Exam 2 Review

Exam 2 Review - Bio Exam 2 Review Chapter 8 Role of ATP:...

Info iconThis preview shows pages 1–2. Sign up to view the full content.

View Full Document Right Arrow Icon
Bio Exam 2 Review Chapter 8 Role of ATP: the release of free energy by ATP may be coupled to an endergonic process via the formation of a phosphorylated intermediate Cell is more efficient at using ATP than ATP in a test tube, because cell couples ATP hydrolysis with endergonic reactions. However, less ATP is produced in the cell because glucose is converted to other products too, which are used in other cell pathways. Enzymes do NOT change the free energy of a reaction Induced fit : enzyme changes its shape slightly as the substrate binds to it Allosteric regulators (bind to allosteric enzymes): a protein’s function at one site is affected by the binding of a regulatory molecule to a separate site (which causes the protein to change in shape). The allosteric enzyme is initially oscillating between an active and an inactive state. When a regulator binds, it stabilizes one of these two states. o High levels of ADP act as an allosteric activator of catabolic pathways (there is a high demand for energy) o Citric Acid and ATP are both allosteric inhibitors of catabolic pathways, because high concentrations of these means that catabolism is already occurring at a fast rate o AMP is an allosteric activator of catabolic pathways Cooperativity : a type of allosteric activation; a substrate (allosteric activator) binds to an active site, priming the molecule to accept more substrate Chapter 9 Oxidation of glucose and other fuels allows energy to be released in the cell. Oxidation occurs in a controlled series of steps (ETC), and every electron travels with a proton (H+) through the reaction. NAD+ is an electron acceptor that functions as an oxidizing agent. During cellular respiration, it is reduced to NADH, which represents STORED ENERGY in the form of electrons. Pathway of electrons: glucose NADH ETC Oxygen As electrons travel down the ETC, they are passed to more and more electronegative compounds. The compound that gives up electrons is oxidized, and the next one is reduced. NADH and FADH2 are both oxidized back to NAD+ and FAD when they donate their electrons to the chain (they are recycled for re-use in glycolysis and the citric acid cycle). Glycolysis : glucose is split into 2 molecules of pyruvate. Per glucose molecule, 2 ATP and 2 NADH are produced. Citric Acid Cycle : acetyl CoA (pyruvate has been converted to this after the loss of 1 CO2) enters the cycle. 3 NADH and 1 FADH2 are produced. 1 ATP is produced by substrate level phosphorylation. o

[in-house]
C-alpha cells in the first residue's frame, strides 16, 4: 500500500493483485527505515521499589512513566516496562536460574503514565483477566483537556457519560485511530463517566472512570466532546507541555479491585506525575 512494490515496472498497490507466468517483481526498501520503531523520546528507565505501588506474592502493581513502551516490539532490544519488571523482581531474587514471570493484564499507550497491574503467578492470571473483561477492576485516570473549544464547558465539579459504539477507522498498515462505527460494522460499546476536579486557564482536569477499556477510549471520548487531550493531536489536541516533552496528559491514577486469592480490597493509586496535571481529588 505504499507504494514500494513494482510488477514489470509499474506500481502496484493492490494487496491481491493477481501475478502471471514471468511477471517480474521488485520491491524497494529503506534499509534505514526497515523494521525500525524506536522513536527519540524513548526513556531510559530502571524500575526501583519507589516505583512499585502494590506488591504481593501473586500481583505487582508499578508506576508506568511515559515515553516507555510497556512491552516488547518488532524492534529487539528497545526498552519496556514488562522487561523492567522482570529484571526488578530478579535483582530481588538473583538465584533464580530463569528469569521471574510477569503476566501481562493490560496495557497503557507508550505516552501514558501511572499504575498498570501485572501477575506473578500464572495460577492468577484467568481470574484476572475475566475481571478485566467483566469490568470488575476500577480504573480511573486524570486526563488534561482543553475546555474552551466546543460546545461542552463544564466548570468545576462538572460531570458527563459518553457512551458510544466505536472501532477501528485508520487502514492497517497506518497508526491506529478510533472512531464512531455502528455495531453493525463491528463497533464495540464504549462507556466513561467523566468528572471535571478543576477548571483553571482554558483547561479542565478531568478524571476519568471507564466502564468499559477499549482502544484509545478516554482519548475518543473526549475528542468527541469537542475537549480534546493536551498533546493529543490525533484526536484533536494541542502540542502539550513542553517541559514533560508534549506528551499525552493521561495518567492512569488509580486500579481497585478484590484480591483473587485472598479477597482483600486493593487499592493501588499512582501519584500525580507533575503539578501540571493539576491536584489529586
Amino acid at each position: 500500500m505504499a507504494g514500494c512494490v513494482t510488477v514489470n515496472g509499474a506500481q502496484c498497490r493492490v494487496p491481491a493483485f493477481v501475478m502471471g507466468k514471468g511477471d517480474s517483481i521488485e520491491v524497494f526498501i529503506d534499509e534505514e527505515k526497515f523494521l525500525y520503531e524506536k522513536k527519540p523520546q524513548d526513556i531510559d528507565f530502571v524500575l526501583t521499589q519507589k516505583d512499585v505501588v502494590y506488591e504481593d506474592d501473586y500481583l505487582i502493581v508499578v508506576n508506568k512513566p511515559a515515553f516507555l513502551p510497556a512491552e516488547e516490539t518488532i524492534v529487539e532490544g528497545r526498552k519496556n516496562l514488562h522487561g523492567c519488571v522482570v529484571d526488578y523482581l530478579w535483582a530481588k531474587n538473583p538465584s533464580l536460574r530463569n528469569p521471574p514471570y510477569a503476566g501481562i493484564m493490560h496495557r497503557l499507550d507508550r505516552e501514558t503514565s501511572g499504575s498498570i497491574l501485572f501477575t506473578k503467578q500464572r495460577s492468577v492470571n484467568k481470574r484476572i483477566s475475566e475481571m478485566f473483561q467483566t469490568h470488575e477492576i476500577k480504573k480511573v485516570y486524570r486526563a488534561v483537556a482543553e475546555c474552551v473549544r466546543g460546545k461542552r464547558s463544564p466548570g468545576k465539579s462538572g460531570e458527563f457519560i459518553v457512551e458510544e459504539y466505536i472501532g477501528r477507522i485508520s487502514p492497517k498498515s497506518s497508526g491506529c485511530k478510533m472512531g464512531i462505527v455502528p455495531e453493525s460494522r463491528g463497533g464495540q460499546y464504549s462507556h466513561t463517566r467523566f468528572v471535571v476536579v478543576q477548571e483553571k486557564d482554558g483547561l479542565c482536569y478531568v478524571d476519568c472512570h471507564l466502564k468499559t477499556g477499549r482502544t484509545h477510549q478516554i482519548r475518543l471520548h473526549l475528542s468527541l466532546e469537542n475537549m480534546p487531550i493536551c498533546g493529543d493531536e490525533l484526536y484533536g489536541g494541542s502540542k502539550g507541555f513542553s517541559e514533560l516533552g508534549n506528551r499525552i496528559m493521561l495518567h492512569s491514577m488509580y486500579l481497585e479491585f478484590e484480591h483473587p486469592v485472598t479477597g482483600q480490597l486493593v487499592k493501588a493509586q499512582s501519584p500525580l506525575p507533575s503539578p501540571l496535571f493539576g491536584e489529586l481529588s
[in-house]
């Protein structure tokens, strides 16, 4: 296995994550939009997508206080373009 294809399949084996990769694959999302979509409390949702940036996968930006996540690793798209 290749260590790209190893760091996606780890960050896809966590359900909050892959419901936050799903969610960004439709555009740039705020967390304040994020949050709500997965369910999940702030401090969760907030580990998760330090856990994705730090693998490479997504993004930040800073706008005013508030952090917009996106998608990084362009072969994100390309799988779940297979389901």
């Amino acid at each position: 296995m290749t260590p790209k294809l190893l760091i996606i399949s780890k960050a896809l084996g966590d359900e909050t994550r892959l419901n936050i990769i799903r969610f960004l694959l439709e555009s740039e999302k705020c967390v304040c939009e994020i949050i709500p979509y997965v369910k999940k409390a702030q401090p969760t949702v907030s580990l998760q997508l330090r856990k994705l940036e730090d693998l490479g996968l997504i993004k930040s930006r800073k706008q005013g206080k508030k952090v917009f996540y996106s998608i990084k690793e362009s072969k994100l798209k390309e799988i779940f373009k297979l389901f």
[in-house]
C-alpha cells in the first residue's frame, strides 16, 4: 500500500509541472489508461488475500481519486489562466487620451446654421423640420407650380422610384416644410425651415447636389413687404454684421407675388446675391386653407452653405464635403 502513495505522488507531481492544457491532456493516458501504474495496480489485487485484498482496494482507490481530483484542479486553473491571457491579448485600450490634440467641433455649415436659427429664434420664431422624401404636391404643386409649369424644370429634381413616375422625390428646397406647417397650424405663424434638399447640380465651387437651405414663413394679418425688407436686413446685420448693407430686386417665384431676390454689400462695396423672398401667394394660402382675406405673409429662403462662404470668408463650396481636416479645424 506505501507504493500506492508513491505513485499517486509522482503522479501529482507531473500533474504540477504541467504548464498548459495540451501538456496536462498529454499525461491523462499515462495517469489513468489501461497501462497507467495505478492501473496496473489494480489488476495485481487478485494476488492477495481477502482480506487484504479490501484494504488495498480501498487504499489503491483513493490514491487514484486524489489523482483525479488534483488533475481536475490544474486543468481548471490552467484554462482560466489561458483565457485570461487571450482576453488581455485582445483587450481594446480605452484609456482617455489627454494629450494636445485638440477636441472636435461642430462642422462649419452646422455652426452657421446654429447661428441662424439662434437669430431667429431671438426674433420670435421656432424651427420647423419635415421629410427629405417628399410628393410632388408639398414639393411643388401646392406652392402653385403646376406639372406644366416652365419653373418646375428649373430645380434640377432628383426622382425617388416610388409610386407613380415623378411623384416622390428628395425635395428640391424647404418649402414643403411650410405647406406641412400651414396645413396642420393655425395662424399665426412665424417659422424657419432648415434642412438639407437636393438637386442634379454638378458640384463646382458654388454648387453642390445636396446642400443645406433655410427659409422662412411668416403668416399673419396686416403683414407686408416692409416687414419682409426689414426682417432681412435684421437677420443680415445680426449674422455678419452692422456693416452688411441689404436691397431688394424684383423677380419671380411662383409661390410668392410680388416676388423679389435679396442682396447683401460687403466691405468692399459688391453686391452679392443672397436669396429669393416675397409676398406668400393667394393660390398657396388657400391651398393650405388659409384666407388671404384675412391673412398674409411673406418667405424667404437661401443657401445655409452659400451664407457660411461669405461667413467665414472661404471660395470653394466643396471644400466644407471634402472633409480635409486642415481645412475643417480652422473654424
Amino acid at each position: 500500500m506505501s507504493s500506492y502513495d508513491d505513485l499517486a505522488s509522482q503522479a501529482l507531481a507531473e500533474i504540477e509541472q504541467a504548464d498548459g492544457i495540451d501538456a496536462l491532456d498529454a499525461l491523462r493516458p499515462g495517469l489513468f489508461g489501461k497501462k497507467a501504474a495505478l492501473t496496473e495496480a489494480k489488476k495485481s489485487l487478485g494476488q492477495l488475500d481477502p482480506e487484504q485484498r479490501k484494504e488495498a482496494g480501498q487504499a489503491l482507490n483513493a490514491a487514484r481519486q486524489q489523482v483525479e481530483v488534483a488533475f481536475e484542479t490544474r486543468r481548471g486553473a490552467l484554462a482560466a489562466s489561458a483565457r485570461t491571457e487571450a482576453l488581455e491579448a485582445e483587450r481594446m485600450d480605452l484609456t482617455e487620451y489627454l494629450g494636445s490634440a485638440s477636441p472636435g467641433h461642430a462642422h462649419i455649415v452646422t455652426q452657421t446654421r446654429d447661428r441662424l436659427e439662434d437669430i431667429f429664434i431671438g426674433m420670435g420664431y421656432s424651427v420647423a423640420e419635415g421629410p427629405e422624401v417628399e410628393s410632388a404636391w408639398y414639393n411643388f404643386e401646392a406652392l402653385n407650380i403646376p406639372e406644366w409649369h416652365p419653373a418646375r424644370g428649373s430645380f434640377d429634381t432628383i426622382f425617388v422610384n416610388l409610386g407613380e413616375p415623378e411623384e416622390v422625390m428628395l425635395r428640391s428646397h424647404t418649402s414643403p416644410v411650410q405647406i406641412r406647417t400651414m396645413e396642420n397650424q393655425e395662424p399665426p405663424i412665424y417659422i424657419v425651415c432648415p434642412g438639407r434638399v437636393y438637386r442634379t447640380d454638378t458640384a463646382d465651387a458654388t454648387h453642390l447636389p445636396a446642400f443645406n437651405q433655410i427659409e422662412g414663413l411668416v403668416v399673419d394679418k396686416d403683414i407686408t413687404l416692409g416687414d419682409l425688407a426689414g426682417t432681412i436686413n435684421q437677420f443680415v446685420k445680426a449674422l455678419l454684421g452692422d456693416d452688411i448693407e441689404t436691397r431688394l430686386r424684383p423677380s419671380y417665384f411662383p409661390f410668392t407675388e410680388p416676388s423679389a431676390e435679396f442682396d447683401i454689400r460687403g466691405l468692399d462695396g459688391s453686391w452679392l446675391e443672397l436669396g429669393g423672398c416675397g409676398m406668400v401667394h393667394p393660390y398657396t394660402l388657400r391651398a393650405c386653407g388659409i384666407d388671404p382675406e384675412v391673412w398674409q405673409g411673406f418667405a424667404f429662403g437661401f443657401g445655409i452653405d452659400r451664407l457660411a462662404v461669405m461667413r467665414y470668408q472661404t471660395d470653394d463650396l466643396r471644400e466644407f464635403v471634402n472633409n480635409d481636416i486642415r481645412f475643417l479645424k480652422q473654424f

Background image of page 1

Info iconThis preview has intentionally blurred sections. Sign up to view the full version.

View Full DocumentRight Arrow Icon
Image of page 2
This is the end of the preview. Sign up to access the rest of the document.

This note was uploaded on 03/31/2010 for the course BISC 220 taught by Professor Mcclure during the Spring '09 term at USC.

Page1 / 4

Exam 2 Review - Bio Exam 2 Review Chapter 8 Role of ATP:...

This preview shows document pages 1 - 2. Sign up to view the full document.

View Full Document Right Arrow Icon
Ask a homework question - tutors are online